Lucian Michael Freud

Freud, Lucian Michael 1922–2011, British painter, b. Berlin. A grandson of Sigmund Freud, he settled in England in 1933 and became a British subject in 1939. Freud is widely regarded as one of the finest figurative painters of the late 20th cent. Maintaining a restrained palette, in the late 1950s he moved from an emphasis on draftsmanship in thinly painted works to a stiffer brush and a much more tactile quality. He is especially known for highly expressive, heavily impastoed nudes and portraits painted with a disquieting realism that is at once brutally emphatic and richly detailed. Freud's intensely naked nudes, including Painter and Model (1986–87) and Naked Man, Back View (1992; Metropolitan Museum), have an almost meaty physicality. In portraiture, his best-known works include many self-portraits, for example Reflection with Children (1965) and Painter Working, Reflection (1993), and such works as Francis Bacon (1952; Tate Gallery), David Hockney (2002), and several portraits of his mother (1971–76).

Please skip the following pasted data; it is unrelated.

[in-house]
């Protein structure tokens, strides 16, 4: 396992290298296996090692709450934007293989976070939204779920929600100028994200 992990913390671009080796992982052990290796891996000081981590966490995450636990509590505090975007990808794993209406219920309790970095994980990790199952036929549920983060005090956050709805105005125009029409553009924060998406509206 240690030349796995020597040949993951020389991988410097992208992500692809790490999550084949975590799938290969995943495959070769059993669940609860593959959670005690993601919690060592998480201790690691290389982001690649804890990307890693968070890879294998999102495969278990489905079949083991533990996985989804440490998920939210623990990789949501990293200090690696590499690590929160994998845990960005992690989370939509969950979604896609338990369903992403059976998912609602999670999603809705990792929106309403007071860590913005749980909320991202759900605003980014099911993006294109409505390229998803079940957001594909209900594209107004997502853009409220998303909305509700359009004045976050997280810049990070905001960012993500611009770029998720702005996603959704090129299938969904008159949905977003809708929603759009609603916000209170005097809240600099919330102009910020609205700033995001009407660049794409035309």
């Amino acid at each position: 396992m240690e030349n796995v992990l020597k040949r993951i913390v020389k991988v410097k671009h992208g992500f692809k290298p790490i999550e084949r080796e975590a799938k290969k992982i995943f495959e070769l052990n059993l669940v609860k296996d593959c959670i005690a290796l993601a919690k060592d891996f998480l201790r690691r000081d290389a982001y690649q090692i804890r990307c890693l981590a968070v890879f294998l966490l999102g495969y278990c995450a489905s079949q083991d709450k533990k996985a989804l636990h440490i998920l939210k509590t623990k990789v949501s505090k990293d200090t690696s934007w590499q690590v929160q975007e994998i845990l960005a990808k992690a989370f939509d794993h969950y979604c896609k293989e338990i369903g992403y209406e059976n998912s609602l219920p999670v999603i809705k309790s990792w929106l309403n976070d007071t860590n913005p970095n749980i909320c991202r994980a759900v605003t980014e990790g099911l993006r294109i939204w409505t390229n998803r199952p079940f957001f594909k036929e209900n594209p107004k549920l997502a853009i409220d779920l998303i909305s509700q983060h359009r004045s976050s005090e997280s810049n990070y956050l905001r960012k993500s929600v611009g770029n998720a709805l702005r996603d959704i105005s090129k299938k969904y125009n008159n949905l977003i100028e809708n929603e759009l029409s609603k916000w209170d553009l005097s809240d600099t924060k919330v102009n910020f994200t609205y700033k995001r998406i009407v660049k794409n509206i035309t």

See studies by L. Gowing (1982), B. Bruce and D. Birdsall, ed. (1996), R. Hughes (1993, rev. ed. 1997), and W. Feaver (2008); M. Gayford, Man with a Blue Scarf: On Sitting for a Portrait by Lucian Freud (2010).

The Columbia Electronic Encyclopedia, 6th ed. Copyright © 2012, Columbia University Press. All rights reserved.

See more Encyclopedia articles on: European Art, 1600 to the Present: Biographies


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